Among his many honors, Dr. Maier is a recipient of the Distinguished Alumnus Award, department of surgery, University of Washington; Lifetime Achievement Award in Trauma Resuscitation, American Heart Association; Dr. Rodman E. Sheen and Thomas G. Sheen Award for outstanding contributions to the medical profession; Lifetime Service Award, International Association for Trauma Surgery and Intensive Care; the Scientific Achievement Award from the Shock Society; the Flance-Karl Award, for seminal contributions in basic laboratory research with clinical surgery applications, from the American Surgical Association; the Parker J. Palmer Courage to Teach Award from the Accreditation Council for Graduate Medical Education; the Medal for Lifetime Achievement from the International Society of Surgery/Societe Internationale de Chirurigie; and the Surgeon’s Award for Service to Safety, National Safety Council. He delivered both the Fitts Oration in Trauma at the American Association for the Surgery of Trauma in 2017 and the Scudder Oration in Trauma at the ACS Clinical Congress in 2013. Dr. Maier is also a member of the Gold Humanism Honors Society, and has been an elected Fellow of the American Association for the Advancement of Science since 1995 for his research on molecular signaling during proinflammatory innate immunity.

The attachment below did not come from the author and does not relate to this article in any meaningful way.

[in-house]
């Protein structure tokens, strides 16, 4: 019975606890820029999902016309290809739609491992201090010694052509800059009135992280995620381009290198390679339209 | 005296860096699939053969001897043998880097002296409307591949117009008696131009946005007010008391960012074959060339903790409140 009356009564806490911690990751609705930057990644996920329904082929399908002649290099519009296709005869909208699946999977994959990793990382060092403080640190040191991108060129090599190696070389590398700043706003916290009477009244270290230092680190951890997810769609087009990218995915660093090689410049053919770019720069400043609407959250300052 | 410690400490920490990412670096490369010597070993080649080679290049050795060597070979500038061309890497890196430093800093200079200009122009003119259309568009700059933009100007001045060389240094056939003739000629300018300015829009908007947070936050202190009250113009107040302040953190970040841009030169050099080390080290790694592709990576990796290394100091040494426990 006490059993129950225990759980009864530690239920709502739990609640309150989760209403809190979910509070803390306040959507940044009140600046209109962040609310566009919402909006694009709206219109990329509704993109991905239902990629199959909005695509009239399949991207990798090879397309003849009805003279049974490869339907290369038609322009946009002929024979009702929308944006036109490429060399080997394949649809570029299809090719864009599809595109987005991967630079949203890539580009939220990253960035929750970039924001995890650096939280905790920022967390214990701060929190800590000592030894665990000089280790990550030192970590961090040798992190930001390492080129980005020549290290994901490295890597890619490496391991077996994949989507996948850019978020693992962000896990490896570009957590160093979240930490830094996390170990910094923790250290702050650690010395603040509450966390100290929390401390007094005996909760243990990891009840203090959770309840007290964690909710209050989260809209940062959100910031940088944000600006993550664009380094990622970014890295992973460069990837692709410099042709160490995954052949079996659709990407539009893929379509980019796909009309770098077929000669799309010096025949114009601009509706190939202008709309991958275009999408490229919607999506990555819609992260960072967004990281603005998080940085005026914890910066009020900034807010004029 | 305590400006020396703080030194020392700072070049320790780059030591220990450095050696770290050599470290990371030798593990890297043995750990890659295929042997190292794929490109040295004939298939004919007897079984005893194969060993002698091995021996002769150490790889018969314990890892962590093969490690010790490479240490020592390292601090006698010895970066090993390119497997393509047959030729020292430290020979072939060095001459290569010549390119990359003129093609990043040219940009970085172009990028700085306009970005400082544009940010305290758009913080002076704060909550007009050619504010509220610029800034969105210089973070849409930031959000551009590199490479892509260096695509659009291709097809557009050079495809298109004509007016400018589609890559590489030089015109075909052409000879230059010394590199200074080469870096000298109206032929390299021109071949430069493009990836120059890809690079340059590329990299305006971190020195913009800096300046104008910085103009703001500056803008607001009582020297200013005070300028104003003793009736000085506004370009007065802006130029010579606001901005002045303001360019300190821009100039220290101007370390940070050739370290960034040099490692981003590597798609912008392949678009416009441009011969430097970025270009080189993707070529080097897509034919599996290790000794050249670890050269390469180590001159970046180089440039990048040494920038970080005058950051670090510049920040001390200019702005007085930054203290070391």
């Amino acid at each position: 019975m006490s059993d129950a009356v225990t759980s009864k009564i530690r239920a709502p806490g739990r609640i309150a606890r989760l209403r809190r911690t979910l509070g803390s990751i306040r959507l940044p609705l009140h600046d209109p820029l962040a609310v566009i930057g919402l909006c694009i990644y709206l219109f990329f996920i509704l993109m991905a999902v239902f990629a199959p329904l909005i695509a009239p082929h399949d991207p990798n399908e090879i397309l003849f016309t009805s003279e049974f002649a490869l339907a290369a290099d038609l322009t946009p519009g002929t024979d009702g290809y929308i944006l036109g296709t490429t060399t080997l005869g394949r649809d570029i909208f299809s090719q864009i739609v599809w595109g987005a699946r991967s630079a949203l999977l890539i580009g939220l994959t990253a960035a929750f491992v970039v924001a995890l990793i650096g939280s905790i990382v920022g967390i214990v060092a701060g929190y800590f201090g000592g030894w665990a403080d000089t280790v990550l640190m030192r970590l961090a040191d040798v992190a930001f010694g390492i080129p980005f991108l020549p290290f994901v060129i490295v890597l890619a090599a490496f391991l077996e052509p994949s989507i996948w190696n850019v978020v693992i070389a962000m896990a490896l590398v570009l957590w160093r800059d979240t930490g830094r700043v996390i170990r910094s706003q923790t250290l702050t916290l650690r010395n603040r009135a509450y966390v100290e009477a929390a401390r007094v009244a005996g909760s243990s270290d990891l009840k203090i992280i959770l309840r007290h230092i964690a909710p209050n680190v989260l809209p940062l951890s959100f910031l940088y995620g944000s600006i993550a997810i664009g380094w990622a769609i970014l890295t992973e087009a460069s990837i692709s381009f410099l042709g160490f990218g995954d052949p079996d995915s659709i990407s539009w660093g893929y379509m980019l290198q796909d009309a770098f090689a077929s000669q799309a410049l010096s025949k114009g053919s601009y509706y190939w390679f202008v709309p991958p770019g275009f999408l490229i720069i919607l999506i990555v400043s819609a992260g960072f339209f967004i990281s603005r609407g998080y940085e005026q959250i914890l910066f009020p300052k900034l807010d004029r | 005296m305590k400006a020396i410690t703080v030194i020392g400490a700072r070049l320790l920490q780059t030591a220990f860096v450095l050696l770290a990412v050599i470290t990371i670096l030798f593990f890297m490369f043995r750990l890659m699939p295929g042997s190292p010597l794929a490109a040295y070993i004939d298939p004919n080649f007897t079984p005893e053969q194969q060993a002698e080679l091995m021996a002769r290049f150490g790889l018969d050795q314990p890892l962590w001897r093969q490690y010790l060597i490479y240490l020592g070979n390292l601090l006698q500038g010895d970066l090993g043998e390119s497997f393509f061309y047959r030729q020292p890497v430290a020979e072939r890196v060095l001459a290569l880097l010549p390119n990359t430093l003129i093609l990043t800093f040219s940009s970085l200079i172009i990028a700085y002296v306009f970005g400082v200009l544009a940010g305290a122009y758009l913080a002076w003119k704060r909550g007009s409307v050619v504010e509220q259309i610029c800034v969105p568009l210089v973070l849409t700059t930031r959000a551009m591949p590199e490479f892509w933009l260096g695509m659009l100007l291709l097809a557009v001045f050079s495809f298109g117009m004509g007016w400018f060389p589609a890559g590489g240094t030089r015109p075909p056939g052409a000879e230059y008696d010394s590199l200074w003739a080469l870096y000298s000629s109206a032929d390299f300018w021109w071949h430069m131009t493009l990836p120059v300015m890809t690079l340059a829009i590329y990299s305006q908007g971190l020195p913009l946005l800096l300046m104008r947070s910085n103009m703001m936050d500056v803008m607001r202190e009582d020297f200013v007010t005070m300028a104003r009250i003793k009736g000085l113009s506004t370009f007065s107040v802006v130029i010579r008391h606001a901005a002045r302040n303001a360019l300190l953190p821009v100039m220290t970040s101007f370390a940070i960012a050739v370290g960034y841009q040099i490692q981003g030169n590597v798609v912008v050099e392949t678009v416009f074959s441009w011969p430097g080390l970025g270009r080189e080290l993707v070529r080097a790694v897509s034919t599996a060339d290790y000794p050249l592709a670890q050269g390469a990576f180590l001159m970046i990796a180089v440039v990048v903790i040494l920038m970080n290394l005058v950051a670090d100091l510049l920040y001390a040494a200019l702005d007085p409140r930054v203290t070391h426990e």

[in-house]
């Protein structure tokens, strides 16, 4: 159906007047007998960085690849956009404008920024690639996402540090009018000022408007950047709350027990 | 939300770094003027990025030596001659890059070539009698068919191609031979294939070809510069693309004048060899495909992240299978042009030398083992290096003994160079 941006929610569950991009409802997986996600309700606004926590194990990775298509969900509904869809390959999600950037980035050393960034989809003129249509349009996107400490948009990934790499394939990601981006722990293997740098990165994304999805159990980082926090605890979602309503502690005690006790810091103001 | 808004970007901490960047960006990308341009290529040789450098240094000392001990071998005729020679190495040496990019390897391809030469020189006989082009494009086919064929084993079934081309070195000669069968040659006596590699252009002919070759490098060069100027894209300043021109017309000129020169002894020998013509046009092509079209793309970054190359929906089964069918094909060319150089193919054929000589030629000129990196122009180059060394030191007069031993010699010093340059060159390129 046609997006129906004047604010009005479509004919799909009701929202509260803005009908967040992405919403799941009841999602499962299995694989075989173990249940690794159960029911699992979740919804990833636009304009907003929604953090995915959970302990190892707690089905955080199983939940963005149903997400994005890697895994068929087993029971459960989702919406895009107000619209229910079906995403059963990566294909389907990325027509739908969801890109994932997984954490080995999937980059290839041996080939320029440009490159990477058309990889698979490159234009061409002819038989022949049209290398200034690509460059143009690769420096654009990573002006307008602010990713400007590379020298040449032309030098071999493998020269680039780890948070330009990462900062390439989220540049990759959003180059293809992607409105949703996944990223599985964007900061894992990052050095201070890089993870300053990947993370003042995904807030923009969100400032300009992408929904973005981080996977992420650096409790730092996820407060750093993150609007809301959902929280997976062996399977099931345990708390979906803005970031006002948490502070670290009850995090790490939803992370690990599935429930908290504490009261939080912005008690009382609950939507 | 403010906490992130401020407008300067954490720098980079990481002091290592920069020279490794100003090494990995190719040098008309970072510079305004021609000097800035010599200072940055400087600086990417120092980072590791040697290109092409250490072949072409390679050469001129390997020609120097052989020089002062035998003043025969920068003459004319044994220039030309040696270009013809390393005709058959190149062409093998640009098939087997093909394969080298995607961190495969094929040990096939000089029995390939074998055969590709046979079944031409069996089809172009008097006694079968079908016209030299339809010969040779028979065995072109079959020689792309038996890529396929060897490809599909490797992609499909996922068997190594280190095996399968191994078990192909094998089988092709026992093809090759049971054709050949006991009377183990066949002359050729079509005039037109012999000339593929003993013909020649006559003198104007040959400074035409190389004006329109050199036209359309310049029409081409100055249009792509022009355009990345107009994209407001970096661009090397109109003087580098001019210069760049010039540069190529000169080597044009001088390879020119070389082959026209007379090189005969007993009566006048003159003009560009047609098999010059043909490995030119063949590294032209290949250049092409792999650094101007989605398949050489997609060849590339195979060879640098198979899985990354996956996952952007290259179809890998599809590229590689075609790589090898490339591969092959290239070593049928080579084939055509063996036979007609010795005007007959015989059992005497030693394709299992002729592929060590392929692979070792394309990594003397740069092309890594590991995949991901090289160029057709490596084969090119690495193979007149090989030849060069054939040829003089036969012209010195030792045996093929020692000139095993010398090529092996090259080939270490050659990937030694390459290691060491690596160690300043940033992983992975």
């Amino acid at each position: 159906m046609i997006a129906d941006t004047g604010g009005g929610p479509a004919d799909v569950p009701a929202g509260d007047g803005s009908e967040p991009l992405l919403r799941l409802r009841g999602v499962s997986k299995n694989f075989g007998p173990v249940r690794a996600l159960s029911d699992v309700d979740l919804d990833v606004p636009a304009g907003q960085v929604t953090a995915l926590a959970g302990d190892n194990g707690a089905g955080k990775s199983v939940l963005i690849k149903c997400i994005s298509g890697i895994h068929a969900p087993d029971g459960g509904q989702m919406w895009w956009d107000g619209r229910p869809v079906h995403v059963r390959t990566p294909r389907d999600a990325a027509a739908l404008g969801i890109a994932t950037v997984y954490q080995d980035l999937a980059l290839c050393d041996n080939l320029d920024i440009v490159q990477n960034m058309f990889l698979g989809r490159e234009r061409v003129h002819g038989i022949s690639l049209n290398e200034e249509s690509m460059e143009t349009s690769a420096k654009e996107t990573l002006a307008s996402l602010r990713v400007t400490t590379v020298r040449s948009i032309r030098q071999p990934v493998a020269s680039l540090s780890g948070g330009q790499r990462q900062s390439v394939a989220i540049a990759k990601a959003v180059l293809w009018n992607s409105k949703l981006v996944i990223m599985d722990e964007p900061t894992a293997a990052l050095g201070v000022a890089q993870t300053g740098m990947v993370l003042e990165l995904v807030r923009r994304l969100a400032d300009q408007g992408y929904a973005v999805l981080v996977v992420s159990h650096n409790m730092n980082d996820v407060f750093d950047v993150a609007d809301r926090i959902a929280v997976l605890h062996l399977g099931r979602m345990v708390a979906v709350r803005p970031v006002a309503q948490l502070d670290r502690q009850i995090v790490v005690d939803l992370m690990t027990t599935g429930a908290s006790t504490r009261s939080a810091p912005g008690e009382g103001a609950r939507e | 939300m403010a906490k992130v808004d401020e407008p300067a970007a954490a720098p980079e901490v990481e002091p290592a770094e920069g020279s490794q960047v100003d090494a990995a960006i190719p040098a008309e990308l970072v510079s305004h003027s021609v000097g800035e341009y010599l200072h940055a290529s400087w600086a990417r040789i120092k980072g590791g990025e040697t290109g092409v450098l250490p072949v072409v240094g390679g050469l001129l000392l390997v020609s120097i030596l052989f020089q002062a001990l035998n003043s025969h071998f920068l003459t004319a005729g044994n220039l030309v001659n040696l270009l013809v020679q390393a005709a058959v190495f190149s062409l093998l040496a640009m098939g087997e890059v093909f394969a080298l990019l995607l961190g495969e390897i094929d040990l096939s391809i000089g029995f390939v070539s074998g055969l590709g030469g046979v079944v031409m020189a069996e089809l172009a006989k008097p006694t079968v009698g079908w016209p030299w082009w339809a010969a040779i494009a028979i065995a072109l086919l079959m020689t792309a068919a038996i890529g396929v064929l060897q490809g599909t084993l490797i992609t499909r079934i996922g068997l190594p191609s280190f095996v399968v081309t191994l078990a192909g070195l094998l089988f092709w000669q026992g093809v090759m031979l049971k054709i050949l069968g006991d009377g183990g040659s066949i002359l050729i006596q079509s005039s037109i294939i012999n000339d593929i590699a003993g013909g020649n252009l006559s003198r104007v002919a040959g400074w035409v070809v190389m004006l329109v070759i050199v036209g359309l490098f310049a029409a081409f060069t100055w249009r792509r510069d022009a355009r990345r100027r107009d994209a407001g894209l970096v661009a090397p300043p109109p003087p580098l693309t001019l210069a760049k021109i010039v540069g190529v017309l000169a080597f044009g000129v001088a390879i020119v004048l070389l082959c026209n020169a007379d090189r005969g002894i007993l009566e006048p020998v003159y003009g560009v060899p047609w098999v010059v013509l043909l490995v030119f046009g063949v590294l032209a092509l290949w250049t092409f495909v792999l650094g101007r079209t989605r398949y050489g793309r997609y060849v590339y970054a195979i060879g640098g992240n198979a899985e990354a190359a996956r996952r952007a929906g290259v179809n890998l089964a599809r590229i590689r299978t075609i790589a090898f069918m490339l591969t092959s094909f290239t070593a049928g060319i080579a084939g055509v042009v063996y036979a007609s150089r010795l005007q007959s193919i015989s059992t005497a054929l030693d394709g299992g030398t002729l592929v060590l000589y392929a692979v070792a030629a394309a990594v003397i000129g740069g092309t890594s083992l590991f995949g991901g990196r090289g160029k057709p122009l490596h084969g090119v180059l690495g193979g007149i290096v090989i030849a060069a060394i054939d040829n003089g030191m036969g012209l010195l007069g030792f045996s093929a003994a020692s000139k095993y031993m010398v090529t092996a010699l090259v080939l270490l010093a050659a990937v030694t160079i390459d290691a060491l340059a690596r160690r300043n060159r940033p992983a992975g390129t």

Dr. Maier serves on the editorial boards of several prestigious journals, including World Journal of Surgery, World Journal of Emergency Surgery, Injury, and European Journal of Trauma and Emergency Surgery. He is associate editor of SHOCK and the Journal of Trauma and Acute Care Surgery. Since 1995, Dr. Maier has been a visiting professor or named lecturer on 41 occasions, and has delivered more than 450 lectures on trauma, critical care medicine and surgical immunology. Dr. Maier has been funded continuously by the NIH since 1981, totaling more than $20 million, and has been a member and Chair of the NIH Surgery, Anesthesiology and Trauma Study Section.
Dr. Maier graduated magna cum laude with a Bachelor of Science degree from the University of Notre Dame, Ind., in 1969. Dr. Maier earned his medical degree at Duke University, Durham, N.C., in 1973. His internship in surgery was conducted at Parkland Memorial Hospital, Southwestern Medical School, University of Texas, Dallas. Dr. Maier’s surgical residency was performed at the University of Washington, Seattle, where he was chief resident in general surgery at that institution (1977−1978). He did a research fellowship in immunopathology (1978−1980) and was a research associate in immunopathology (1980−1981) at Scripps Clinic and Research Foundation, La Jolla, Calif.